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How to be a Hemingway hero

Acker, Molly | Friday, September 2, 2005

Those of us who have taken a literature class in our college careers have probably become familiar with Ernest Hemingway, one of the great authors of the 20th Century.

In his works, he often included characters that embody certain traits that his reader should aspire to. Such a character has come to be known as “the Hemingway Hero.”

The Hemingway Hero is often described as one who exhibits the principles of honor, courage and endurance. In other words, the Hemingway Hero displays qualities that, in a life of pain and tension, “make a man a man.” When the world knocks him down, the Hemingway Hero always gets back up and never loses his integrity.

Though Hemingway wrote some 70 years ago, the characteristics of his Hero still remain qualities that one would hope to possess even today. It is for these reasons that I believe college students should look to this Hero as a model for how to live our lives and display grace under pressure.

As students juggling academic, extracurricular and social affairs, we often find ourselves pressed for time. Rather than get worked up over the fact that you have two meetings to go to, a 10-page paper due tomorrow at 9 a.m., and plans to go out that night, be the Hero and bite the bullet. Do what you must do and get the work done.

Sure, you may not think you cannot possibly get through it all, but by complaining to other people about it, you are simply wasting their time and your own.

Let’s take another situation. It’s late Saturday night. You look at the clock, and, uh oh, it is now technically Sunday morning. Unfortunately you are not ready to call it a night, but the last beer has been cracked, and there are no more to be found. Since it is Sunday, you cannot just go pick some up around the corner at some place in Indiana.

What does the modern Hemingway Hero do? He perseveres. He finds a sober driver or calls a cab and heads to Michigan where you can buy beer seven days a week. (Though Hemingway was actually said to have preferred a gin martini.)

Perhaps it football season, and you have old friends visiting from another school. Their seats are across the stadium from the student section, but they want to spend time with you. The Hero has the answer. He courageously gets ticket books from those surrounding him in his section. The Hemingway Hero sneaks his friends into the student section, so they may all enjoy the game together.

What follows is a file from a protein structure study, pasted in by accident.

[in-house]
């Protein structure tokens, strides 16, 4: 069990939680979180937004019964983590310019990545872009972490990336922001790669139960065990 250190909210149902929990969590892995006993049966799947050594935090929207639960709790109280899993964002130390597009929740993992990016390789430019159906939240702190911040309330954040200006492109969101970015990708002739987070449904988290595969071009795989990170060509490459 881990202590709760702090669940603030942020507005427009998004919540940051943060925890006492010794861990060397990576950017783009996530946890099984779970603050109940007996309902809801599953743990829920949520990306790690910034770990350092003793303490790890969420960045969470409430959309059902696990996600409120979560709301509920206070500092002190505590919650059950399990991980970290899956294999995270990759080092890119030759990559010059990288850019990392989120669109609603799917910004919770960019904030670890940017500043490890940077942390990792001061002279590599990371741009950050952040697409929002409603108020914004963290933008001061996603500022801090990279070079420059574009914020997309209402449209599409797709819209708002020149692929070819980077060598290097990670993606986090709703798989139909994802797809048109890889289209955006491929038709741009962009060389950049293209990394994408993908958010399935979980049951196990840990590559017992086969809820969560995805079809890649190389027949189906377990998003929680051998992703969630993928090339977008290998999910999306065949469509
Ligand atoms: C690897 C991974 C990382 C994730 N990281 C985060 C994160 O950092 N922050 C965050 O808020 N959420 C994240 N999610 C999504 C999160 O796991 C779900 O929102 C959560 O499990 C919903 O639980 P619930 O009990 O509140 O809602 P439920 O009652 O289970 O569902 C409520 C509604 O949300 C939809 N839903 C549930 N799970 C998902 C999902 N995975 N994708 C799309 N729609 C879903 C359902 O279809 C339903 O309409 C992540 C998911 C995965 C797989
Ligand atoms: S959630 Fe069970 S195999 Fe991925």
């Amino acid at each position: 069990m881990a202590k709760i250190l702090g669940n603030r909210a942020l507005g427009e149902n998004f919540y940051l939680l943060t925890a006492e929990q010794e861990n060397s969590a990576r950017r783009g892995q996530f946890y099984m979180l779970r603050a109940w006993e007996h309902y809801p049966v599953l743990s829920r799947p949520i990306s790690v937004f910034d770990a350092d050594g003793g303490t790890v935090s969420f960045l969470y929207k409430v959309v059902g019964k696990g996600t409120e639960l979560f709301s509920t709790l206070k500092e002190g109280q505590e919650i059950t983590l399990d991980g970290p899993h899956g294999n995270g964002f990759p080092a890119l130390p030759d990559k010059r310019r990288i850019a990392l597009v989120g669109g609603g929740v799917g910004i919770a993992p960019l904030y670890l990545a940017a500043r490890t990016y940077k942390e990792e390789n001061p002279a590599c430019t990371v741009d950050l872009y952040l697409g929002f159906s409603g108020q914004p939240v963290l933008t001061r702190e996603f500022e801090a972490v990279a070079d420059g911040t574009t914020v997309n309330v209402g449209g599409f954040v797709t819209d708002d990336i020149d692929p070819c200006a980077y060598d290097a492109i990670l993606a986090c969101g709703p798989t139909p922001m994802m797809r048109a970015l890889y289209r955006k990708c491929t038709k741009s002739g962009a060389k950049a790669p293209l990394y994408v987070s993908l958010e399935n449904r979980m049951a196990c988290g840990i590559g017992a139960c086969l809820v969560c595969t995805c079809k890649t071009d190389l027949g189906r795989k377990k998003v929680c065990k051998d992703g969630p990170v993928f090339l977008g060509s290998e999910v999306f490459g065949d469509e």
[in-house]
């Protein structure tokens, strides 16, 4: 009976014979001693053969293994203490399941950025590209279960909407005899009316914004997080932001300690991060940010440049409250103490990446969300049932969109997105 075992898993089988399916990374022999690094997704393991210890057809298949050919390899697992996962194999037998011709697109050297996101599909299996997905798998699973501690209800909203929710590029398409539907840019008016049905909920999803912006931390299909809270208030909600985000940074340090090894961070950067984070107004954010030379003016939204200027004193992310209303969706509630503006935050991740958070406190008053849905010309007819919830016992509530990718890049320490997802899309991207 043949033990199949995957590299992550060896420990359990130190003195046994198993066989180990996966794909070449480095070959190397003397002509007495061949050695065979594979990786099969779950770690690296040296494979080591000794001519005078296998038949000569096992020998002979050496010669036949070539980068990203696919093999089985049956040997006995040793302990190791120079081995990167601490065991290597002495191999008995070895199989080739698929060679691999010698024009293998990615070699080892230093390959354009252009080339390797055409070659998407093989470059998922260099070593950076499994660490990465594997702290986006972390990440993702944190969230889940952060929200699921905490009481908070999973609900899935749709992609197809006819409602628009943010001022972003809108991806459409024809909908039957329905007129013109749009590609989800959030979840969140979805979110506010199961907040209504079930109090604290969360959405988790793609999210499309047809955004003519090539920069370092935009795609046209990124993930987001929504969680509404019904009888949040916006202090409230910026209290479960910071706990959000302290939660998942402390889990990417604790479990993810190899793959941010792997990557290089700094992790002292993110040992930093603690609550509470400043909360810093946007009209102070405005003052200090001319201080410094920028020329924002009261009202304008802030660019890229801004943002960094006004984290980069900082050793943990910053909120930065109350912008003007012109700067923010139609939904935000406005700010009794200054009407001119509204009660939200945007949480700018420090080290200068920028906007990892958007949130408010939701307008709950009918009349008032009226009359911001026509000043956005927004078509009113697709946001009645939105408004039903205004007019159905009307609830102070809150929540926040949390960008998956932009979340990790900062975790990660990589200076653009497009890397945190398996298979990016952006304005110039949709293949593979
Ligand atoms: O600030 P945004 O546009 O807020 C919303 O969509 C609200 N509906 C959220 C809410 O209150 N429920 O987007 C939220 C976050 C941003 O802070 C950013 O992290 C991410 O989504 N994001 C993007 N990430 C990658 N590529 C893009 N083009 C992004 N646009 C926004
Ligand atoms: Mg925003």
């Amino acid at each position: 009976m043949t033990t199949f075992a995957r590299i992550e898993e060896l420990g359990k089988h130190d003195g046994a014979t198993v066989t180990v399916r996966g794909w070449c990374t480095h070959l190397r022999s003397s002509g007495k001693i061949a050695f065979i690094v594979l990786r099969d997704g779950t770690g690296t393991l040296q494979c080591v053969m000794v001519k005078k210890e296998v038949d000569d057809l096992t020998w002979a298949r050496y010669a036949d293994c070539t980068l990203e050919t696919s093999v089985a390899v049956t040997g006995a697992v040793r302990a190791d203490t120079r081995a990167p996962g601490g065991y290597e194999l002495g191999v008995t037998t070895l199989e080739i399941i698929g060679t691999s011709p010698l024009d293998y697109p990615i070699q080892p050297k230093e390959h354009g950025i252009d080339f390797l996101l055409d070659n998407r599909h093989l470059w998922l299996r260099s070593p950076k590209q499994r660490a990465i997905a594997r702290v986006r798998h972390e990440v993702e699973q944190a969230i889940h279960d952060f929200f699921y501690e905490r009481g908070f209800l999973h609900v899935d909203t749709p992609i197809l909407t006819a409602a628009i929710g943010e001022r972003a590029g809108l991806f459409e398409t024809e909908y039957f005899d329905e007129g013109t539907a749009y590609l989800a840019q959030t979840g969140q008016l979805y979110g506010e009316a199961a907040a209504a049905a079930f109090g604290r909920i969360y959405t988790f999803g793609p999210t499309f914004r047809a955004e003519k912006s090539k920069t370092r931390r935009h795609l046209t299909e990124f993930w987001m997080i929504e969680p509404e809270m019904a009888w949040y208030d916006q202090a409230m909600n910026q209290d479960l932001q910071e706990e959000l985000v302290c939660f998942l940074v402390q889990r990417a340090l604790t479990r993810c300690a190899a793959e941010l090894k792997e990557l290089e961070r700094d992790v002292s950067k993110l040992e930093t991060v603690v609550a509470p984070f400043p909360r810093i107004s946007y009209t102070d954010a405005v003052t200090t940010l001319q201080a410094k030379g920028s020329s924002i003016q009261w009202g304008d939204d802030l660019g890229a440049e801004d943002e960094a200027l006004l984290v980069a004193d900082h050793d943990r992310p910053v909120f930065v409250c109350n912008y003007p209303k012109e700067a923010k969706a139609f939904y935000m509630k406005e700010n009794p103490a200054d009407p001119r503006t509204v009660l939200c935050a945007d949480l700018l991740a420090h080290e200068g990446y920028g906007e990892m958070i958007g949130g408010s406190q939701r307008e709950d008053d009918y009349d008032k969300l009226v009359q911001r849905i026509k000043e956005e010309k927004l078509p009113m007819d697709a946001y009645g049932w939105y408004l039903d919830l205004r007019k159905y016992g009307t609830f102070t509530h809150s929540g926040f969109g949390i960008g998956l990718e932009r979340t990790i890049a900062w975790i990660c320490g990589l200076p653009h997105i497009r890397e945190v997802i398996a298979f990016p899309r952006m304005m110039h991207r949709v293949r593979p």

The Hemingway Hero is able to more than just improvise in trivial situations, he also demonstrates a big heart.

In the wake of natural disasters such as last year’s tsunami or this week’s Hurricane Katrina, the Hero would do his part to help. Perhaps this means donating money to help in relief efforts or organizing a drive to collect necessary items for those affected.

When this good deed is said and done, the modern Hemingway Hero does not brag about his generosity. Instead, the hero is humble and glad that he was able to assist in some way.

Maybe this modern hero has a car at school and two friends who need to pick something up at Meijer. With the current astronomical gas prices, our Hero looks out for his friends. Rather than having three people taking separate trips to the store, the Hero offers to drive, so that the trio can travel together and save gas and money. A car-pool to class would also be a good way to consume less and save yourself and friends a little money.

In short, this modern day Hemingway Hero is someone to aspire to be (or at least be friends with). The Hemingway hero realistically confronts the basic questions of life and death (OK, maybe sneaking friends into the student section is not a matter of life and death).

He recognizes those situations in which the easy way out is also the least honorable way out. He does not choose the easy way out, but he does not seek glory for making a difficult decision.

When life presents a question, the hero has an answer. He is humble, smart and lives life as best he can living up to a high standard of moral codes.

The modern Hemingway hero is practical, creative and undeniably good to have around in a pinch.

Molly Acker is a senior at Saint Mary’s. She is a double major in communication studies and humanistic studies. Molly hopes you all have a great weekend. She can be reached at acke6758@saintmarys.edu

The views expressed in this column are those of the author and not necessarily those of The Observer.